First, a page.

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This post is from the non-Reed Smith side of the blog only.

Even on a slow week, we can count on one litigation to infuse our inbox with blogging opportunities.  The decision comes from a federal court in Arizona, the birthplace of Stengel, so it’s not the type of infusion we’d prefer. But this week we are not picky.

Fortunately, this InFuse decision – Arvizu v. Medtronic Inc., 2014 U.S. Dist. LEXIS 118122 (D. Ariz. Aug 25, 2014) – doesn’t break new ground in bad territory.  It simply follows the 9th Circuit’s Stengel precedent, and it also finds certain off-label promotion allegations sufficient to survive preemption.  That’s nothing we haven’t seen before from 9th Circuit courts, and something we’ll doubtless see again.

The allegations were typical.  Plaintiff underwent an operation involving an off-label use of the InFuse Device (Class III, so subject to Riegel Preemption), had complications, and later sued, alleging a whole host of parallel violation claims.  The court found three of plaintiffs’ claims – fraudulent misrepresentation, strict liability misrepresentation, and violation of Arizona’s consumer protection statute – to be based in fraud: “they allege that Defendants ‘fraudulently concealed and misrepresented information’ about the off-label uses of the Infuse Device.”  Id. at *16 (quoting the complaint).  The court held these claims to be parallel to FDA requirements given that the FDA prohibits false and misleading promotion. So the claims survived defendant’s motion to dismiss.

The court also accepted plaintiffs’ “failure to warn the FDA” claim.  Id. at *19-20.  This one always gets to us because no state’s law really has such a claim.  It’s a creature of FDA regulation.  And, even if a state did have such a claim, we believe that it would run smack dab into Buckman implied preemption because providing required information to the FDA is an area for the FDA itself to enforce, not private litigants.  But the 9th Circuit’s Stengel opinion holds otherwise, and so 9th Circuit district courts must follow.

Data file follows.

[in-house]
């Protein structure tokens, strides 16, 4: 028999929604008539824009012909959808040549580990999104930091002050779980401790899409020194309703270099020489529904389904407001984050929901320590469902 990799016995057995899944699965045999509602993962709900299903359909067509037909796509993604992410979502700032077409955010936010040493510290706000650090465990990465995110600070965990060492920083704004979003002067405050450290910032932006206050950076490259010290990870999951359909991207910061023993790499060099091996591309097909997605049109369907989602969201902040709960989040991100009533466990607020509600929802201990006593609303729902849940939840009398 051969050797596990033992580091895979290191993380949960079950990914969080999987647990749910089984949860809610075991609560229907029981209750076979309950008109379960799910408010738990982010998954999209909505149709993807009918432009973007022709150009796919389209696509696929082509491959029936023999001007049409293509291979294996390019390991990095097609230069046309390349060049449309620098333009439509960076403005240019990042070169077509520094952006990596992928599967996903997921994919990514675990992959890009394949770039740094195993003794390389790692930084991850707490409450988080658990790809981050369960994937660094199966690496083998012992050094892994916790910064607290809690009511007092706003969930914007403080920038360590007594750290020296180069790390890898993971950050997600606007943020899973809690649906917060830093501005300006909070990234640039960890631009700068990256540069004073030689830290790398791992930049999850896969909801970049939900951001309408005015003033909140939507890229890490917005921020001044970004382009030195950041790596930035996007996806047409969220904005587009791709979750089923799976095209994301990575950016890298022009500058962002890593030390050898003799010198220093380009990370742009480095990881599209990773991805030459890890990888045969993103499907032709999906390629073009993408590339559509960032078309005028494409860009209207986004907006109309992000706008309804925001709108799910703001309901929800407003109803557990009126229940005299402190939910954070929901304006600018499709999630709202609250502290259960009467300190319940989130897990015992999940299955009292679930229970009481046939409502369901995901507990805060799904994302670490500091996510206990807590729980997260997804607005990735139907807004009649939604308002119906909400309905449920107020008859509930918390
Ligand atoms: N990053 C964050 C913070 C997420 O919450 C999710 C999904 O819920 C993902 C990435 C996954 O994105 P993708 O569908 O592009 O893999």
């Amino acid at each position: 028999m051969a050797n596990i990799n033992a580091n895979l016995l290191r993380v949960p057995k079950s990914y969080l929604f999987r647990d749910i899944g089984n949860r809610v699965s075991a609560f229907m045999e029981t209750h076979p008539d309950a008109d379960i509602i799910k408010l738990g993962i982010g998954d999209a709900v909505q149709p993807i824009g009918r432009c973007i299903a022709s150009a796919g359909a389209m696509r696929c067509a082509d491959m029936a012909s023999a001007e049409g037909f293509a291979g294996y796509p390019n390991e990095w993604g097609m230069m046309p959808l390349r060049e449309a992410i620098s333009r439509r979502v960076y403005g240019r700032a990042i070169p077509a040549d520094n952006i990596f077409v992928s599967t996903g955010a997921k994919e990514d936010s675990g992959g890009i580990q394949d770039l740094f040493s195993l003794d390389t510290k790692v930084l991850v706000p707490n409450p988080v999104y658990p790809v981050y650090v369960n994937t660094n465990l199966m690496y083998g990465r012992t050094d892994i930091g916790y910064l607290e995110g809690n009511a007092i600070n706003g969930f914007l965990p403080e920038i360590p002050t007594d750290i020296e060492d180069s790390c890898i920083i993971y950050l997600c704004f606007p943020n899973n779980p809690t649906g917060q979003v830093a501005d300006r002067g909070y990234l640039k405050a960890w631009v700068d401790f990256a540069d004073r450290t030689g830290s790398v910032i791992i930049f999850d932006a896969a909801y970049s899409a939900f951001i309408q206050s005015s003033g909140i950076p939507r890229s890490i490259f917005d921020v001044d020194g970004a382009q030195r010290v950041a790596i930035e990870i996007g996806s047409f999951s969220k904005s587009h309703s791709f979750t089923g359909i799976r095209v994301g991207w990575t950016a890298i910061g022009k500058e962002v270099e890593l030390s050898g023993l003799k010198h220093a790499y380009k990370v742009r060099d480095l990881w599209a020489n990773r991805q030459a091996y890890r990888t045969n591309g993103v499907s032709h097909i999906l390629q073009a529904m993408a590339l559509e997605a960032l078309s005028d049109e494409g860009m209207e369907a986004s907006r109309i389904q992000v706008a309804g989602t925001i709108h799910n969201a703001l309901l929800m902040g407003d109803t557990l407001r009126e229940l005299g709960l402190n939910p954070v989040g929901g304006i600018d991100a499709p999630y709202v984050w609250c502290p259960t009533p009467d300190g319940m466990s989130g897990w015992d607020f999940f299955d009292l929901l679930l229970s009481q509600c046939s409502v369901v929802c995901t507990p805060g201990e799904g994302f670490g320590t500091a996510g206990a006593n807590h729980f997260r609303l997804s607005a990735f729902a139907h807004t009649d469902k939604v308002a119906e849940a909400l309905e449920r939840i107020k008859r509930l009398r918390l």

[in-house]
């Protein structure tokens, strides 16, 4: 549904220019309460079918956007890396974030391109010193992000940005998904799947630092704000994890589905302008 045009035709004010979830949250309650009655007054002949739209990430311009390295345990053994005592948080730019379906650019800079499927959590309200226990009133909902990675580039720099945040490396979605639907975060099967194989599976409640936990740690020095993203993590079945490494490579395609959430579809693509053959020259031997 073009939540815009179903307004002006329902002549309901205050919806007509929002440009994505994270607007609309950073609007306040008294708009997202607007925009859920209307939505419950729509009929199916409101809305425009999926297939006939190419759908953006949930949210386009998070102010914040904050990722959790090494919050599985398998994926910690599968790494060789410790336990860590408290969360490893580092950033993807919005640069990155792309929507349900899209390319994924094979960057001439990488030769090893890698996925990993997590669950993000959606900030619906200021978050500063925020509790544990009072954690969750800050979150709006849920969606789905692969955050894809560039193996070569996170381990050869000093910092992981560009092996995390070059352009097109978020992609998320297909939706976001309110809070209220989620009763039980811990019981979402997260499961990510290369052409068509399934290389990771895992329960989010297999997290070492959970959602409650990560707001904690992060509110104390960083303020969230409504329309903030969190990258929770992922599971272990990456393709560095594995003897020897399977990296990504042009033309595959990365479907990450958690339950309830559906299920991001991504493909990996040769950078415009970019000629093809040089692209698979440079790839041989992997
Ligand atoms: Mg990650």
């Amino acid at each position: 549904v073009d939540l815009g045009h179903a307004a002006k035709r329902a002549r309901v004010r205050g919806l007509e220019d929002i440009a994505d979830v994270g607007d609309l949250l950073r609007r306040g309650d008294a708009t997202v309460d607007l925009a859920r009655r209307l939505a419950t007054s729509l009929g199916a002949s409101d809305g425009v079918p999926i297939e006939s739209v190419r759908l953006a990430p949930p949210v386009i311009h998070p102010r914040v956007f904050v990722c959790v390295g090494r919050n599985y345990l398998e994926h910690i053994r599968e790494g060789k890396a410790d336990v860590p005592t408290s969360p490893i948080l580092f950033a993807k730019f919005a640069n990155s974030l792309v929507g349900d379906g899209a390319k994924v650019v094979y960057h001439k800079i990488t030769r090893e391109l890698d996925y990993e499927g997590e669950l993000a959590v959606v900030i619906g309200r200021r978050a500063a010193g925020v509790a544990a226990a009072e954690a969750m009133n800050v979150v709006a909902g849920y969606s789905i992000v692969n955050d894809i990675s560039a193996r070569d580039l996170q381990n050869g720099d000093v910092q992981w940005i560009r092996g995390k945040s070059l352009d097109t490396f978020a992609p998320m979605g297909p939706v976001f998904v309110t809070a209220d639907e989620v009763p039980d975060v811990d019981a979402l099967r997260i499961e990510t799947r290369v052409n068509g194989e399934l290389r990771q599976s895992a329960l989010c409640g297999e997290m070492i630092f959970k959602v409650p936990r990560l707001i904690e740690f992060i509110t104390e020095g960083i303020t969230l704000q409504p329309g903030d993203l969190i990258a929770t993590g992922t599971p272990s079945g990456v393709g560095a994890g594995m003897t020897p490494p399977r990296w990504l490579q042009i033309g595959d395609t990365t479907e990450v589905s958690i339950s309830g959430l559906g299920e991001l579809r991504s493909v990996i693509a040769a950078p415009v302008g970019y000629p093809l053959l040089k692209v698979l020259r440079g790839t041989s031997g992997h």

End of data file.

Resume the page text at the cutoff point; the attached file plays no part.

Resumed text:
But there are positive aspects to the Arvizu decision.  The court found plaintiffs’ claim that the defendant didn’t provide an adequate warning to plaintiff or his physician to be preempted under Riegel. That’s by no means a groundbreaking decision.  But it’s right.  The court also found plaintiffs’ design defect claims to be preempted.   Id. at *20-21.  That’s a no-brainer too.  The FDA approved the InFuse Device’s design, and any state-law attempting to require a different design is clearly preempted.

Even better, the court held that plaintiffs’ claim that defendant should have disclosed that it was promoting the InFuse Device off-label was not cognizable.  Id. at *22-23.  This is the most gratifying, aspect of the court’s decision.  Any such claim is impliedly preempted under Buckman. If it existed, it would be based entirely on the FDCA and the FDA’s regulatory regime.  There is no “off-label” without FDA regulation and approval. Accordingly, the claim is an improper attempt to privately enforce the FDCA:

Plaintiffs’ claim are impliedly preempted because they ‘exist solely by virtue’ of FDCA requirements. Allowing Plaintiffs’ claims to go forward would be essentially authorizing an impermissible action to enforce the provisions of the FDCA that prohibit misbranding.

Id. at *22.  That’s right. This is not a parallel claim.  It’s an FDCA claim, which by definition is an improper attempt to privately enforce the FDCA.  Now, we believe that this very same argument applies to the Stengel claim that the court allowed.  But we’re nonetheless gratified to see the court accept it as to this claim.

The plaintiff also made warranty claims.  The court dismissed them because plaintiff made no factual allegations showing that the alleged warranties were made directly to the plaintiff.  Id. at *22-23.  Without such privity, the warranty claims don’t exist.  That’s a nice holding too, and one that we believe can be useful in other cases.

So there it is.  Another infusion from the InFuse litigation.  The lay of the land in the 9th Circuit got no worse, and maybe it got a little better.